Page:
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In this exercise, we are going to take a look at Camera RAW Smart Objects. Now I have already showed you how to open a RAW image as a Smart Object inside of Photoshop back in Chapter 24 of the advanced portion of this series. Now we are going to take a look at the topic in more detail and I am going to switch things up a little. So back in Chapter 24, when we were discussing Camera RAW on the first place, I showed you exclusively how to use Camera RAW along with images that are captured in your digital camera's RAW file format. I told you along the way you can also use Camera RAW with JPEG and TIF files, however it's one thing to tell you, you can do that, it's another thing to show you.
So in the next few exercises, we are going to be working with JPEG images, inside of Camera RAW. Partly just for the sake of variety, partly so you can see it actually happening here. The great thing about applying Camera RAW to JPEGs, you don't have the high bit-depth that you do with RAW images, but what you do get is the opportunity to go ahead and associate your color settings, your color modifications applied with Camera RAW to the JPEG files themselves, and everything is non-destructive as it always is inside of Camera RAW, and then you don't have to resort to Levels and Curves and Hue/Saturation adjustment layers and that kind of thing.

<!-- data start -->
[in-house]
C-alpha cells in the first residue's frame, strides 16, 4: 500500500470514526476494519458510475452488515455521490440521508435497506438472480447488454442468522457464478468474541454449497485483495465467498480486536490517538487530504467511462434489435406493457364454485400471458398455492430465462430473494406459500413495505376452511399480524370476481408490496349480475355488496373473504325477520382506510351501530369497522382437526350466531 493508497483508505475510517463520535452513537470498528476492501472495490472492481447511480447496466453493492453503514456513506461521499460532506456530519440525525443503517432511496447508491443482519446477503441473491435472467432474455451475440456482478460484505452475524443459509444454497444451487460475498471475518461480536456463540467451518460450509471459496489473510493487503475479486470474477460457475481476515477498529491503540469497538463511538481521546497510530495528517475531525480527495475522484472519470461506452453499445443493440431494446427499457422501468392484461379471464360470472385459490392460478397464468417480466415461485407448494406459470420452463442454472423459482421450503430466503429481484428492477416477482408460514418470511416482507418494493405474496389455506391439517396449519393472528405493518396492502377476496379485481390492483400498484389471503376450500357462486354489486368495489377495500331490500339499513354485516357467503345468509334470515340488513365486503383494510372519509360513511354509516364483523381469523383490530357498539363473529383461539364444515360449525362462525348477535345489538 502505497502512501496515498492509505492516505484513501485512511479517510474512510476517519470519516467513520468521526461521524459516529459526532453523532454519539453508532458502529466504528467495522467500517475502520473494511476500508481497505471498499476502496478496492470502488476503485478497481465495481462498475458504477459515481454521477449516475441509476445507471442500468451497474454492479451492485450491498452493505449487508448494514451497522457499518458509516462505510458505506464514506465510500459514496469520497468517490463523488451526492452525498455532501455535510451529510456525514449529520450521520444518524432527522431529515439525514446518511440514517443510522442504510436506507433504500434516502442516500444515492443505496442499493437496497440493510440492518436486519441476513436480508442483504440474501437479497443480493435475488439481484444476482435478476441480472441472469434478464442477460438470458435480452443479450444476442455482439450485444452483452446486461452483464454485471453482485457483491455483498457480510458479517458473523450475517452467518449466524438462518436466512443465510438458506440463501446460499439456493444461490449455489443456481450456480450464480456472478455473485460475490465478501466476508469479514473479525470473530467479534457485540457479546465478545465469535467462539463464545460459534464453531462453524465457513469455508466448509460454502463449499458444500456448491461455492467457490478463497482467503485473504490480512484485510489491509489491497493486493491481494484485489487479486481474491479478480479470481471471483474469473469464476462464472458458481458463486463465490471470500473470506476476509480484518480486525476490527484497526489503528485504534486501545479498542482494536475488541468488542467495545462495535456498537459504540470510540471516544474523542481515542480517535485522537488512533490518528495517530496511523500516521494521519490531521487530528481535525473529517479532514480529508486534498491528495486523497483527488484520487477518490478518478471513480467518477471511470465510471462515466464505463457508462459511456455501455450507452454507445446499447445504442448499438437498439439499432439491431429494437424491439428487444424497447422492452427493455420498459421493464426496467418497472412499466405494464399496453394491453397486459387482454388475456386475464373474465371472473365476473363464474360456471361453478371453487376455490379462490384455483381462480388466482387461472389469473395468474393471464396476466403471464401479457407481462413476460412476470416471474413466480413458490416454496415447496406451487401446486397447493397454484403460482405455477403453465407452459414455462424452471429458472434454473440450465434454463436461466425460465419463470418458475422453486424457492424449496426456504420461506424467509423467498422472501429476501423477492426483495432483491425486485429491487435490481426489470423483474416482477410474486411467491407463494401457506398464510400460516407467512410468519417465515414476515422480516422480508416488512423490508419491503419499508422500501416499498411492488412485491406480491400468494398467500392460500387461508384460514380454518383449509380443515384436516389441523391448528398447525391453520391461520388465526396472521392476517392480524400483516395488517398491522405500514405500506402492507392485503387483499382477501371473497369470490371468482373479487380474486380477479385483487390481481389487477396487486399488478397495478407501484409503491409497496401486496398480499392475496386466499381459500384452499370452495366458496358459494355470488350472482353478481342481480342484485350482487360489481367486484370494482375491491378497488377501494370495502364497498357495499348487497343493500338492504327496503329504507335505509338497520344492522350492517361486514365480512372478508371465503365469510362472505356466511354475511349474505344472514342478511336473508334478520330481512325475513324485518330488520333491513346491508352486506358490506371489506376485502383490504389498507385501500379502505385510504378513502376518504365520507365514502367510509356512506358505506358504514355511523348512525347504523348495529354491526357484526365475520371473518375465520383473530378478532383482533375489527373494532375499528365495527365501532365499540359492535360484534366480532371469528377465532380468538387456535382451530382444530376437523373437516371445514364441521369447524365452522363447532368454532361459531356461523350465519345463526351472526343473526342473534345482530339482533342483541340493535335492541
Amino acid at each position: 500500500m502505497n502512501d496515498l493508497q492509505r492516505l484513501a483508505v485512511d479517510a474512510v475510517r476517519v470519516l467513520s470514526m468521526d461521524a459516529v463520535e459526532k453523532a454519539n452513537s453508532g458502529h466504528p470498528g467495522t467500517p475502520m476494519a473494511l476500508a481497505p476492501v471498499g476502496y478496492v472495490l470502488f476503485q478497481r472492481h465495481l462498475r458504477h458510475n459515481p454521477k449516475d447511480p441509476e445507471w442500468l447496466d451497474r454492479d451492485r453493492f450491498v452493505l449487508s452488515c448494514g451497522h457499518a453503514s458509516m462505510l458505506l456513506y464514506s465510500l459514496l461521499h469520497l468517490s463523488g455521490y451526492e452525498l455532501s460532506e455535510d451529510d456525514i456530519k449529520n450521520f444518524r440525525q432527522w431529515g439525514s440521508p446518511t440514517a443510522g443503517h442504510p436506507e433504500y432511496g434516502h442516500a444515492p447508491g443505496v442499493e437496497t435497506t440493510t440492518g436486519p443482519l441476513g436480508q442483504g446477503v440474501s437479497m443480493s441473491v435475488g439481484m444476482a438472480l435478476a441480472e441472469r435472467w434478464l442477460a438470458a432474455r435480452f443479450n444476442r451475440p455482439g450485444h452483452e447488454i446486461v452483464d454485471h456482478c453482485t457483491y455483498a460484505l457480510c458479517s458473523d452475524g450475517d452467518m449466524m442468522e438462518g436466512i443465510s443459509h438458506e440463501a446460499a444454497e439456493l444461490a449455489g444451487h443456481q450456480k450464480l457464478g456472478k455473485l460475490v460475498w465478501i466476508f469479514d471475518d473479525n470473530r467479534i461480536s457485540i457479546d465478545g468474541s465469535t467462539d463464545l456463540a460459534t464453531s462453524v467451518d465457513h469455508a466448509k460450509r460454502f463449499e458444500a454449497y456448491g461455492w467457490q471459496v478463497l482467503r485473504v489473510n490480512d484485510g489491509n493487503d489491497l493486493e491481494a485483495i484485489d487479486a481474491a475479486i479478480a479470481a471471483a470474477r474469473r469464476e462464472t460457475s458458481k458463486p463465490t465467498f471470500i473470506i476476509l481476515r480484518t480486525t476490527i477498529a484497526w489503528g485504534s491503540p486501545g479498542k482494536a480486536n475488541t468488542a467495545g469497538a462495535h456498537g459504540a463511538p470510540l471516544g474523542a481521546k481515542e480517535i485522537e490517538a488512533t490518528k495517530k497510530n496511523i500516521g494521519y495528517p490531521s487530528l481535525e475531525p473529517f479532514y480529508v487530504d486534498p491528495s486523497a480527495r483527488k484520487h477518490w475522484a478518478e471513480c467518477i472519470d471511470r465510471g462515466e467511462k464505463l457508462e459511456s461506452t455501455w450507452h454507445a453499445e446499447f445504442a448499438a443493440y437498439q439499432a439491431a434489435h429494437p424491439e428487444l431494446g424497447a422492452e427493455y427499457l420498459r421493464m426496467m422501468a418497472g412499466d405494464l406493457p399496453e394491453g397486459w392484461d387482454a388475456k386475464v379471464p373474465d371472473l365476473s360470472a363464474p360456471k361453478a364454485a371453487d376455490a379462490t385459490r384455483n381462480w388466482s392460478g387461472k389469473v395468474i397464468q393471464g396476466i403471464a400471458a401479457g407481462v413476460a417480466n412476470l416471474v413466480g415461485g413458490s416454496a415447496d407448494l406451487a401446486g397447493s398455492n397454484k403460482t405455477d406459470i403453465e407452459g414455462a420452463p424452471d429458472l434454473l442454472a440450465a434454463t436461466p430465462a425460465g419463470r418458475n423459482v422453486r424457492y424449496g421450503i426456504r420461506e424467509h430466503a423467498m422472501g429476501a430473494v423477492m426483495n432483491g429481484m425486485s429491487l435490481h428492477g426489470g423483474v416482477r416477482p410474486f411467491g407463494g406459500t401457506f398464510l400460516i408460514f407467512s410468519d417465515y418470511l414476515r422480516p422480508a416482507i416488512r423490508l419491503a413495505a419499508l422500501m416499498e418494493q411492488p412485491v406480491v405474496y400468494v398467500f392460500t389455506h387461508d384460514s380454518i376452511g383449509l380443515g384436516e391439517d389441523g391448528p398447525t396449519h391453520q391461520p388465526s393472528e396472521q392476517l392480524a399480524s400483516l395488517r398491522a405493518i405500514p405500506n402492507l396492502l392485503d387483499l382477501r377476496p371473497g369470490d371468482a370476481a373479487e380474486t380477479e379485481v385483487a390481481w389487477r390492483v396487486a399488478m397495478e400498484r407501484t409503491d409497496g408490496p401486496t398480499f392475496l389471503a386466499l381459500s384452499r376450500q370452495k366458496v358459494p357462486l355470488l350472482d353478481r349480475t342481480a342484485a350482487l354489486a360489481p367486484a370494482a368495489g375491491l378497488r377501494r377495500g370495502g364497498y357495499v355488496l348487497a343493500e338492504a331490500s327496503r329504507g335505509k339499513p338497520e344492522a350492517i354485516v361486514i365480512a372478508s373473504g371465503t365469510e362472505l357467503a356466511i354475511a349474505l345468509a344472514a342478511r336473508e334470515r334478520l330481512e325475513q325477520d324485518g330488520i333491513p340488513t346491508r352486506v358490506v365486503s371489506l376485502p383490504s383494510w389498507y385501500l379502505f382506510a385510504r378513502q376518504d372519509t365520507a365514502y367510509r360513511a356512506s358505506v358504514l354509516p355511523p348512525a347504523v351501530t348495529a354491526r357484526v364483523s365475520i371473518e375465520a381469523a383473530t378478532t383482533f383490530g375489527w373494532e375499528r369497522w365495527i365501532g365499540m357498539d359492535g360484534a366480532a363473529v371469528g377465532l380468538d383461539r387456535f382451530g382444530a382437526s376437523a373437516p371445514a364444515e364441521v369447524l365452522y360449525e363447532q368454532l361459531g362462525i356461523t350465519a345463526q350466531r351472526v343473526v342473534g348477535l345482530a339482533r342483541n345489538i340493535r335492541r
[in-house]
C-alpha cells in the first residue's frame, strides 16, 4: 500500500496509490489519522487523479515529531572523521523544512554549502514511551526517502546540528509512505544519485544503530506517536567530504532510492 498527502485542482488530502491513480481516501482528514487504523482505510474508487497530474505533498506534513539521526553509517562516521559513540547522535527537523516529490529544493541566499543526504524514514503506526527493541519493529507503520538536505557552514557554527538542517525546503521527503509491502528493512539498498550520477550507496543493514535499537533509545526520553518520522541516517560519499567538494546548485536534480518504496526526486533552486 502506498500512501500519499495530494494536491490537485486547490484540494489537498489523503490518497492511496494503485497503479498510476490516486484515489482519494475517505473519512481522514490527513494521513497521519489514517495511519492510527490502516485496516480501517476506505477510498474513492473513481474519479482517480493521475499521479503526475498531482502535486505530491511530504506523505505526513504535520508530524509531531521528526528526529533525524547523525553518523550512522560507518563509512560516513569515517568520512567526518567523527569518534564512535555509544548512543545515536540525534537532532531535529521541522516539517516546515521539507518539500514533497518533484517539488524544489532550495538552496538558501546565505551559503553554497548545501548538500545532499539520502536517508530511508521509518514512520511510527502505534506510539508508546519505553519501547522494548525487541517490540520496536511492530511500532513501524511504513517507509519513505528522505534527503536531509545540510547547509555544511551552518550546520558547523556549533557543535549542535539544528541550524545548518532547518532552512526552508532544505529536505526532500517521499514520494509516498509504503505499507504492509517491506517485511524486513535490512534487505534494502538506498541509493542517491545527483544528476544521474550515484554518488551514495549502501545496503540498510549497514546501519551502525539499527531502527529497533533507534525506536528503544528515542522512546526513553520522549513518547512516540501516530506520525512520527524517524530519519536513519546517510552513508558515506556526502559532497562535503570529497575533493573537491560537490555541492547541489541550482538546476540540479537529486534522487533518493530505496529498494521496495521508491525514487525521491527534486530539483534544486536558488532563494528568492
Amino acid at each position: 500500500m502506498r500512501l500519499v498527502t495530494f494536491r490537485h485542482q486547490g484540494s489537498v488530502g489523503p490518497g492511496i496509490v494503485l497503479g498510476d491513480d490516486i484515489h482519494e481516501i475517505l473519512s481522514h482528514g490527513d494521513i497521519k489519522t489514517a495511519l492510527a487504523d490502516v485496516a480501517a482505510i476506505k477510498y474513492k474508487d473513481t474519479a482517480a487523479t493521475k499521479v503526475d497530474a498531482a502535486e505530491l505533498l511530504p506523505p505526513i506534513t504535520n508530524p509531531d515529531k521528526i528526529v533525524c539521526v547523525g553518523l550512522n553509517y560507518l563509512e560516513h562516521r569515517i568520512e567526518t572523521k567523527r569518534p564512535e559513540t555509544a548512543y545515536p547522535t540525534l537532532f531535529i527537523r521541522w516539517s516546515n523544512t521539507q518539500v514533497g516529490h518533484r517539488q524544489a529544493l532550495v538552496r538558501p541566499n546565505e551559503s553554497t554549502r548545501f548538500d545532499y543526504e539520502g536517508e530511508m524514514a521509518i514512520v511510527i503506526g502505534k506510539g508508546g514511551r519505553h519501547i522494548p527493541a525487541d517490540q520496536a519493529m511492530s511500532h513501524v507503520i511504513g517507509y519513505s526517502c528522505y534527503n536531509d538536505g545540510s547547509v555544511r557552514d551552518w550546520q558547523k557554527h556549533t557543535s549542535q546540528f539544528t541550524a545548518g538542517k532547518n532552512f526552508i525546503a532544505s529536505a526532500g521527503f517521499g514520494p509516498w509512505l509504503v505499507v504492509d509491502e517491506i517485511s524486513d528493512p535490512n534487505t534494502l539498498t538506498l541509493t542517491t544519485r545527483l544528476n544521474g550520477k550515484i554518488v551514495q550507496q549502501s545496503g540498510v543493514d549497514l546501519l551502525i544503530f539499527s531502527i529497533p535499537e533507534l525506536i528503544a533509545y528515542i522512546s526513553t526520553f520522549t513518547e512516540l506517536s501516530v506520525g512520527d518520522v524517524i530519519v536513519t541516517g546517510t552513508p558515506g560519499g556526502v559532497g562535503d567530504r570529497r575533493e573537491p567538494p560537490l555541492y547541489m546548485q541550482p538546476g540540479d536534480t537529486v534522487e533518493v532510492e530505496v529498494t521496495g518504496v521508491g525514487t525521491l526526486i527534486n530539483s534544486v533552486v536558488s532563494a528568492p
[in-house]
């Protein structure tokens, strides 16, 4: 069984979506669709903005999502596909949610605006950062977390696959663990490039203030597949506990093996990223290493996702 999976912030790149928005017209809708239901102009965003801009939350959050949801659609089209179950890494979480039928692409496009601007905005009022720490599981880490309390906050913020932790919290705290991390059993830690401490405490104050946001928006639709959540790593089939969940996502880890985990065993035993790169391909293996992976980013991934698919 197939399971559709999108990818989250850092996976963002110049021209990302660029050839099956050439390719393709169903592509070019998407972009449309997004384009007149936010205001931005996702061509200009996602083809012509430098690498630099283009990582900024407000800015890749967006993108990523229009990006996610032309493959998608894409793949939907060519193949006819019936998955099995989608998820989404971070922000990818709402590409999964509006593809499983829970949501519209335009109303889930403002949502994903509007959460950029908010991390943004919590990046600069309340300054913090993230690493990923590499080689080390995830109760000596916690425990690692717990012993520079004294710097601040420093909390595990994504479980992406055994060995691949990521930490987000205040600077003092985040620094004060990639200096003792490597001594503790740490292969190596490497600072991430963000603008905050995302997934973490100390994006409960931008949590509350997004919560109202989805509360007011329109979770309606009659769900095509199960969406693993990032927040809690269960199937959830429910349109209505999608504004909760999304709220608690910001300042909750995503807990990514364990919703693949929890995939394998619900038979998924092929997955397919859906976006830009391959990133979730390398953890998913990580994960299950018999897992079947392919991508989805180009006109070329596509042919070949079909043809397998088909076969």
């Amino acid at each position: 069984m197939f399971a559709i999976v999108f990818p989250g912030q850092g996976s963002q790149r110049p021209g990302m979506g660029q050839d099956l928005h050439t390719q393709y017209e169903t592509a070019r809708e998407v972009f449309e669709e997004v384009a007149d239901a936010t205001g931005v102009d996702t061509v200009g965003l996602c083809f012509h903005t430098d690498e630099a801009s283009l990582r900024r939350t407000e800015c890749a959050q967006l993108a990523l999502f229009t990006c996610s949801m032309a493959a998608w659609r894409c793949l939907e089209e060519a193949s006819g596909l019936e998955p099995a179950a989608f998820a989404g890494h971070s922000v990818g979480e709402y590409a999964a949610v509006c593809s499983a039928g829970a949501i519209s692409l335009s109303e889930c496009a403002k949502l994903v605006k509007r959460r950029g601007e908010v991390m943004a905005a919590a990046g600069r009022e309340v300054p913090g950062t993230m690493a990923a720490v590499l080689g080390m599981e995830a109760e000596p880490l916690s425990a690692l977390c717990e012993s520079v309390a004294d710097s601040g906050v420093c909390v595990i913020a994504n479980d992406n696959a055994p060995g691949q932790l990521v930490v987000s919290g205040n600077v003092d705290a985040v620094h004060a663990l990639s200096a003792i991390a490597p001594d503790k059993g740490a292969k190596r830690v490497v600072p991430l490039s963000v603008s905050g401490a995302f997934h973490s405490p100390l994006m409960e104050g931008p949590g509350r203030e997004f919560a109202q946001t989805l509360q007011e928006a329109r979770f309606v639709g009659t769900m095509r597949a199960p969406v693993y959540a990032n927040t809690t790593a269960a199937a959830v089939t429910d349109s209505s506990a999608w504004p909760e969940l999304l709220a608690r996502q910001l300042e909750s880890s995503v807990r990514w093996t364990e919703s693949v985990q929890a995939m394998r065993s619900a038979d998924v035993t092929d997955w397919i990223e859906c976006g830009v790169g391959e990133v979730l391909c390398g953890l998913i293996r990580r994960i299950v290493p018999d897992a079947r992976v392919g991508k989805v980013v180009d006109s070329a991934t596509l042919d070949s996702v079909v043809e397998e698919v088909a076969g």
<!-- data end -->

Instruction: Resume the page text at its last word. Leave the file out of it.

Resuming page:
So it's yet another way to work inside the program. I have got a couple of images that I am looking at inside the Adobe Bridge and these images come to us from Valua Vitaly of the Fotolia Image Library. They are both photographs of the same model, as you can see here, and we are going to combine them into a kind of double exposure shot. If you take a look at these JPEG thumbnails here inside the Content panel, you'll see that they each have little settings icons in their upper right-hand corner. That tells us that we've already associated these JPEG files with Camera RAW, and in fact over here in the Metadata panel I've got Camera RAW twirled open, and we can see what those settings are.
So as soon as you assign color settings from Camera RAW why then from that point on, the JPEG file is going to go ahead and automatically open inside Camera RAW. So here is how you get it to open in Camera RAW on a first place. You would just go ahead and click on the JPEG file, whatever it is, and then either right-click on that thumbnail there in the Content panel and choose Open in Camera Raw or you can just press the keyboard shortcut, Ctrl+R here on the PC or Command+R on the Mac, and that will bring up the Camera RAW interface, and then you can make any modifications you want.
As long as you make a single modification, here in the basic panel or elsewhere inside the program and then click the Done button, from that point on, this image is a Camera RAW image in so far as CS5 is concerned. Anyway, so I will go ahead and click Done. Now let's say, you've done that, you've got your little settings icon here in your JPEG file. What do you do if you want to disassociate the file from Camera RAW? Why then you would right-click on it once again, they are in the Content panel and then you would choose Develop Settings, and you would choose Clear Settings, and from that point on, then the JPEG file would open as normal inside Photoshop as a flat image.